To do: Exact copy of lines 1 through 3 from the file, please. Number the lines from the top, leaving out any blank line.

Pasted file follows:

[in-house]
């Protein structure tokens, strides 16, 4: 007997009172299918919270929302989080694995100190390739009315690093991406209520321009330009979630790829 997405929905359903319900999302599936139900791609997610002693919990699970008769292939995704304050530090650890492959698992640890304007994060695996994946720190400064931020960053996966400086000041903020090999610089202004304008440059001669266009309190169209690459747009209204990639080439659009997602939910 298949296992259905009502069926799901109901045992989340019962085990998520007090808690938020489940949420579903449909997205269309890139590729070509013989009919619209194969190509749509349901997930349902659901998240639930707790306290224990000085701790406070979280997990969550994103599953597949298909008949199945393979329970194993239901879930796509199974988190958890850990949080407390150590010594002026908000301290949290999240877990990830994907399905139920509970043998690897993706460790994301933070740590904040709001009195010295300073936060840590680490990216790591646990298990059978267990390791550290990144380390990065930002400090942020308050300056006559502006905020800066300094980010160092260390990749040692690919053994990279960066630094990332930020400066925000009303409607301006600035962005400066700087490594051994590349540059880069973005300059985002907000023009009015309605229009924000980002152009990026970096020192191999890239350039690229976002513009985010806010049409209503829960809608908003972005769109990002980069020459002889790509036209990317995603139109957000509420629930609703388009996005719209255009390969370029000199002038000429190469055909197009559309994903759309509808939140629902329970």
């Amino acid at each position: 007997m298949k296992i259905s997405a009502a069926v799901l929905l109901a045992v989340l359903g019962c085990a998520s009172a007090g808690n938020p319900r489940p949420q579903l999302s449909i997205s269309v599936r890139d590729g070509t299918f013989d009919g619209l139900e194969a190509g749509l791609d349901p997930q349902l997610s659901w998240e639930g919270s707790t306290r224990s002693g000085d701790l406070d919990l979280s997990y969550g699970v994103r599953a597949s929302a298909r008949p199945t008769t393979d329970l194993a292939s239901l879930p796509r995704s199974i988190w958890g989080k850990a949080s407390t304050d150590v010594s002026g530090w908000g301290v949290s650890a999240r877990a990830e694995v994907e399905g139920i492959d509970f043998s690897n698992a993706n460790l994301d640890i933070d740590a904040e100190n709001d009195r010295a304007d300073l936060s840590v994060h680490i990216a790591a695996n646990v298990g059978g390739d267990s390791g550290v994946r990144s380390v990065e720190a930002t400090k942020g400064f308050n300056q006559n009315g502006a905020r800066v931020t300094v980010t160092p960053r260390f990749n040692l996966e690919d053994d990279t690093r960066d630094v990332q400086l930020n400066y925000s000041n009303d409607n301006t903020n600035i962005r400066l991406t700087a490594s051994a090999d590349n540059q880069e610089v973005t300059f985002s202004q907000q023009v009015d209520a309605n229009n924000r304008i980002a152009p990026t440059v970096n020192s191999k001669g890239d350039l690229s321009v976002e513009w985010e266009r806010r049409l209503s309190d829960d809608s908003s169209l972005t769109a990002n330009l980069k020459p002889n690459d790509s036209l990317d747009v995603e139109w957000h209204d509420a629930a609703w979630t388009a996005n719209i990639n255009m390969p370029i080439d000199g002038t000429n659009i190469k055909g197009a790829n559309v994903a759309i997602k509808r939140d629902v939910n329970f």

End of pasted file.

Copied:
[in-house]
């Protein structure tokens, strides 16, 4: 007997009172299918919270929302989080694995100190390739009315690093991406209520321009330009979630790829 997405929905359903319900999302599936139900791609997610002693919990699970008769292939995704304050530090650890492959698992640890304007994060695996994946720190400064931020960053996966400086000041903020090999610089202004304008440059001669266009309190169209690459747009209204990639080439659009997602939910 298949296992259905009502069926799901109901045992989340019962085990998520007090808690938020489940949420579903449909997205269309890139590729070509013989009919619209194969190509749509349901997930349902659901998240639930707790306290224990000085701790406070979280997990969550994103599953597949298909008949199945393979329970194993239901879930796509199974988190958890850990949080407390150590010594002026908000301290949290999240877990990830994907399905139920509970043998690897993706460790994301933070740590904040709001009195010295300073936060840590680490990216790591646990298990059978267990390791550290990144380390990065930002400090942020308050300056006559502006905020800066300094980010160092260390990749040692690919053994990279960066630094990332930020400066925000009303409607301006600035962005400066700087490594051994590349540059880069973005300059985002907000023009009015309605229009924000980002152009990026970096020192191999890239350039690229976002513009985010806010049409209503829960809608908003972005769109990002980069020459002889790509036209990317995603139109957000509420629930609703388009996005719209255009390969370029000199002038000429190469055909197009559309994903759309509808939140629902329970």
């Amino acid at each position: 007997m298949k296992i259905s997405a009502a069926v799901l929905l109901a045992v989340l359903g019962c085990a998520s009172a007090g808690n938020p319900r489940p949420q579903l999302s449909i997205s269309v599936r890139d590729g070509t299918f013989d009919g619209l139900e194969a190509g749509l791609d349901p997930q349902l997610s659901w998240e639930g919270s707790t306290r224990s002693g000085d701790l406070d919990l979280s997990y969550g699970v994103r599953a597949s929302a298909r008949p199945t008769t393979d329970l194993a292939s239901l879930p796509r995704s199974i988190w958890g989080k850990a949080s407390t304050d150590v010594s002026g530090w908000g301290v949290s650890a999240r877990a990830e694995v994907e399905g139920i492959d509970f043998s690897n698992a993706n460790l994301d640890i933070d740590a904040e100190n709001d009195r010295a304007d300073l936060s840590v994060h680490i990216a790591a695996n646990v298990g059978g390739d267990s390791g550290v994946r990144s380390v990065e720190a930002t400090k942020g400064f308050n300056q006559n009315g502006a905020r800066v931020t300094v980010t160092p960053r260390f990749n040692l996966e690919d053994d990279t690093r960066d630094v990332q400086l930020n400066y925000s000041n009303d409607n301006t903020n600035i962005r400066l991406t700087a490594s051994a090999d590349n540059q880069e610089v973005t300059f985002s202004q907000q023009v009015d209520a309605n229009n924000r304008i980002a152009p990026t440059v970096n020192s191999k001669g890239d350039l690229s321009v976002e513009w985010e266009r806010r049409l209503s309190d829960d809608s908003s169209l972005t769109a990002n330009l980069k020459p002889n690459d790509s036209l990317d747009v995603e139109w957000h209204d509420a629930a609703w979630t388009a996005n719209i990639n255009m390969p370029i080439d000199g002038t000429n659009i190469k055909g197009a790829n559309v994903a759309i997602k509808r939140d629902v939910n329970f």